Sally Rooney's new novel is exquisitely written, but doesn't live up to the hype: Toyne
Day 6 books columnist Becky Toyne says she enjoyed her experience reading the novel, but not the novel itself.
It's safe to say Sally Rooney's Beautiful World, Where Are You was one of the most hyped novels of 2021.
The book was an immediate Amazon bestseller on the day of its Sept. 7, 2021, release — and Rooney's American publisher, Farrar, Straus and Giroux, distributed branded merchandise such as tote bags and bucket hats prior to the novel's release.
Beautiful World, Where Are You was so widely anticipated that an advance copy of the book sold for more than $200 in June, months before its release.
The anticipation isn't surprising, though. Rooney has been described by The New York Times as the "first great millennial author," and her last novel, Normal People, was adapted into an Emmy Award-nominated TV series.
But hype can only take a novel so far, especially when the book itself may not live up to it.
"In a nutshell, I will say that I hugely enjoyed my experience of reading this novel, which is not necessarily to say that I enjoyed this novel," said Day 6 books columnist Becky Toyne.
Rooney's third novel
Beautiful World, Where Are You follows the stories of four characters — Irish novelist Alice Kelleher, her lover Felix Brady, friend Eileen Lydon, and Lydon's friend Simon Costigan — whose lives are intertwined.
Through these characters, Rooney explores themes such as romance, friendship and social class — though not always in a way Toyne enjoyed.
"One of the relationships between Alice and Eileen is told almost exclusively through these very long emails … that one might imagine a character in a Jane Austen novel [would write] late at night by candlelight," she said.
These email conversations often covered topics such as climate change, politics and mental health. These are all issues that can be expected in a Rooney novel, but Toyne says the approach was too didactic, to the point where she felt she was being lectured to by the characters rather than learning anything about them.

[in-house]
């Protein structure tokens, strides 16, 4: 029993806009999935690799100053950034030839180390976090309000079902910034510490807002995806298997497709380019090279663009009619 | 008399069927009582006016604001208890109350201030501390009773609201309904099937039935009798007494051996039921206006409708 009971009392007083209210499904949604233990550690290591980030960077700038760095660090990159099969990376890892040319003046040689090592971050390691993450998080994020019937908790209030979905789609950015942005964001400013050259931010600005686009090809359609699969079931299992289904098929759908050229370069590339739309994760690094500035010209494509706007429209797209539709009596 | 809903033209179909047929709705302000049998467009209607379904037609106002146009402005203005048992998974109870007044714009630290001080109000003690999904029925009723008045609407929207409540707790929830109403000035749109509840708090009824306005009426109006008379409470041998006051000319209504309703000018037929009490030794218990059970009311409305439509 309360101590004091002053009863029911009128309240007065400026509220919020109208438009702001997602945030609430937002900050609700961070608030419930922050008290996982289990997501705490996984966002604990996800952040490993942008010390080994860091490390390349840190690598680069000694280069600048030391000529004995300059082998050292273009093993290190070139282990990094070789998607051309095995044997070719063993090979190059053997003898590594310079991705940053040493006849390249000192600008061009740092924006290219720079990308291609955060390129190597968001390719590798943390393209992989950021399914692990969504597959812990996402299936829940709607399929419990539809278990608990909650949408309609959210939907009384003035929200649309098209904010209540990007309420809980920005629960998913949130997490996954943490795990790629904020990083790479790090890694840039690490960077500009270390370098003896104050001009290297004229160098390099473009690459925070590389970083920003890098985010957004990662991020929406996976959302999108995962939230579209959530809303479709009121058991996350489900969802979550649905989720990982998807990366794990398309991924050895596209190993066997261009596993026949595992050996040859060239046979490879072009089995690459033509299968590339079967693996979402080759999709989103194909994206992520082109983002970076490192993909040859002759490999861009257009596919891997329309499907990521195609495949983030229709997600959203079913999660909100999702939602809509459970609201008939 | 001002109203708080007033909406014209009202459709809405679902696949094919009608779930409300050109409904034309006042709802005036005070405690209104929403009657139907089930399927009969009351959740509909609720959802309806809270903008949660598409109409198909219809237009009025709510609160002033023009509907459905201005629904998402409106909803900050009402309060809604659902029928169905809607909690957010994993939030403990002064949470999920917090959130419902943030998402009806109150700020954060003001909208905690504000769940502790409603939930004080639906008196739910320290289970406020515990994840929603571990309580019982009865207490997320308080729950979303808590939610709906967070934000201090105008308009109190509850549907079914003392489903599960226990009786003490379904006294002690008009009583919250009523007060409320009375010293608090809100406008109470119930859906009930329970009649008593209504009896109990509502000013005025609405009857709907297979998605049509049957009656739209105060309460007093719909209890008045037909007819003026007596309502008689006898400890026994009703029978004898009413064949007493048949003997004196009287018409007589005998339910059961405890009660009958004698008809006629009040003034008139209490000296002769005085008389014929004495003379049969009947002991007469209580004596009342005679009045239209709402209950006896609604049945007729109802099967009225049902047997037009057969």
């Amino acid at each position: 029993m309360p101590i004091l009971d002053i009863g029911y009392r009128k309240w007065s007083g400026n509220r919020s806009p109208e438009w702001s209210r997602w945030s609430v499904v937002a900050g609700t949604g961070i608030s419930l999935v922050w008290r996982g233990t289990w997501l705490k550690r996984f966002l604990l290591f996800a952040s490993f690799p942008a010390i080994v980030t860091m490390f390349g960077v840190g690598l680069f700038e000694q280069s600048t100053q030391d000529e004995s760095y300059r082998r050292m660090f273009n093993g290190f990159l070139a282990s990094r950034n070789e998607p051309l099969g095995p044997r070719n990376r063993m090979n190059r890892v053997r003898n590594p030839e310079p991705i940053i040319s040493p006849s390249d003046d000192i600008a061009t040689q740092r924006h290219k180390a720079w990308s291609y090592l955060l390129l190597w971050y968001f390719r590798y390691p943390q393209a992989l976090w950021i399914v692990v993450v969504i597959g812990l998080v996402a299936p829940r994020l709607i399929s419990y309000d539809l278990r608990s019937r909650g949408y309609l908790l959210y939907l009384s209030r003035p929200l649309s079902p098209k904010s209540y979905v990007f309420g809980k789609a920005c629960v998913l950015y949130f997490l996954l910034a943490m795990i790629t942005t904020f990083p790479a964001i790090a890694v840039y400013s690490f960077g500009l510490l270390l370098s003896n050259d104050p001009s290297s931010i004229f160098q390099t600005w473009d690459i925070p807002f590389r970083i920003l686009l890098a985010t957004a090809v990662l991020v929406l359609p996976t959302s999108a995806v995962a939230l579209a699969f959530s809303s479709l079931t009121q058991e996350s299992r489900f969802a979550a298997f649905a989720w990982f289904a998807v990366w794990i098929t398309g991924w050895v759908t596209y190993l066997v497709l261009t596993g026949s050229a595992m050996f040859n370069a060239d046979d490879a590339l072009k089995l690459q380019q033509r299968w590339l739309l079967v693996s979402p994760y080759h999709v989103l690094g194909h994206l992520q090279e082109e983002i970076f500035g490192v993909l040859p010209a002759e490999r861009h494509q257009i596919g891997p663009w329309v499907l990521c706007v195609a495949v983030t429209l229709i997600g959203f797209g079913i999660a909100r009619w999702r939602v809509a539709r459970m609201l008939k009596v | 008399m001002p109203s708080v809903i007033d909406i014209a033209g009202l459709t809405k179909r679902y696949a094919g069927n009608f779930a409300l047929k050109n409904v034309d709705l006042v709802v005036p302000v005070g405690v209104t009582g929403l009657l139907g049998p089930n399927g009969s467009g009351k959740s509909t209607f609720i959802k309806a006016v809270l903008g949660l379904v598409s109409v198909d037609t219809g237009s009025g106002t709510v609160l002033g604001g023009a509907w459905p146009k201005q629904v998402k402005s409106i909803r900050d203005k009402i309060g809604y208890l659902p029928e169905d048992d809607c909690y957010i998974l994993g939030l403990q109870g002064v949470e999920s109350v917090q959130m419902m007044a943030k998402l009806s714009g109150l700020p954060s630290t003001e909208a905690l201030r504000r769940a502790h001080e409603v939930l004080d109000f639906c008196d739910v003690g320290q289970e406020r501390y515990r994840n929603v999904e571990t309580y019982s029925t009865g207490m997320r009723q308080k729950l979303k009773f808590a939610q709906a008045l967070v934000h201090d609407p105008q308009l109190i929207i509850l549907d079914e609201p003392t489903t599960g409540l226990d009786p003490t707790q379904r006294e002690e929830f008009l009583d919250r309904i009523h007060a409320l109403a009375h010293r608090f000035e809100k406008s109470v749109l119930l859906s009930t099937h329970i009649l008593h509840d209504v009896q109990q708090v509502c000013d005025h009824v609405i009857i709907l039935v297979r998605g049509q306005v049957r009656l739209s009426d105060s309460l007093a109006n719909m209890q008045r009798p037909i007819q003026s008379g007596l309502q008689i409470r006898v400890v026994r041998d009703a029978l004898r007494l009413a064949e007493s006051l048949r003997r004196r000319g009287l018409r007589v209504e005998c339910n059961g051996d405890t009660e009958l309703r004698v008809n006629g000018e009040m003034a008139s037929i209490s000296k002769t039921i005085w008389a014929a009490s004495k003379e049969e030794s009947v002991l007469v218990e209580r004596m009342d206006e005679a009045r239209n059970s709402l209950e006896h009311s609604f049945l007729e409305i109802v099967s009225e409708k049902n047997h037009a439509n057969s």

"For me, that was just really, really problematic," she said. "In a novel that is about relationships … I found it very difficult to understand how the characters related to one another."
Though Rooney seemed to miss the mark when it came to exploring character relationships, Toyne says the Irish author got it right when it came to transporting the reader into the book's setting.
"So I said that I really enjoyed my experience of reading this novel, and that's because I think that Sally Rooney's words on the page are exquisite," she said.
Rooney's ability to bring her settings and characters' actions to life using descriptive language is one of her key storytelling strengths, according to Toyne. She can recall even some of the most mundane tasks performed in Beautiful World, Where Are You, like characters making a cup of tea or getting dressed.
"These really, really fine, ordinary details that actually make the sentences and [the reader's] ability to kind of picture yourself in her world [are] really, really fantastic," Toyne said.
Should you read it?
For Toyne, the answer is no.
But if you're looking to get into Rooney's work, Toyne recommends perusing Normal People before tackling this one.
"Because [Normal People] taps back into that first adolescent crush, kind of sexual-politics nature, it was able to grab onto me more strongly than Beautiful World, Where Are You," she said.
Written by Mouhamad Rachini. Produced by Laurie Allen.
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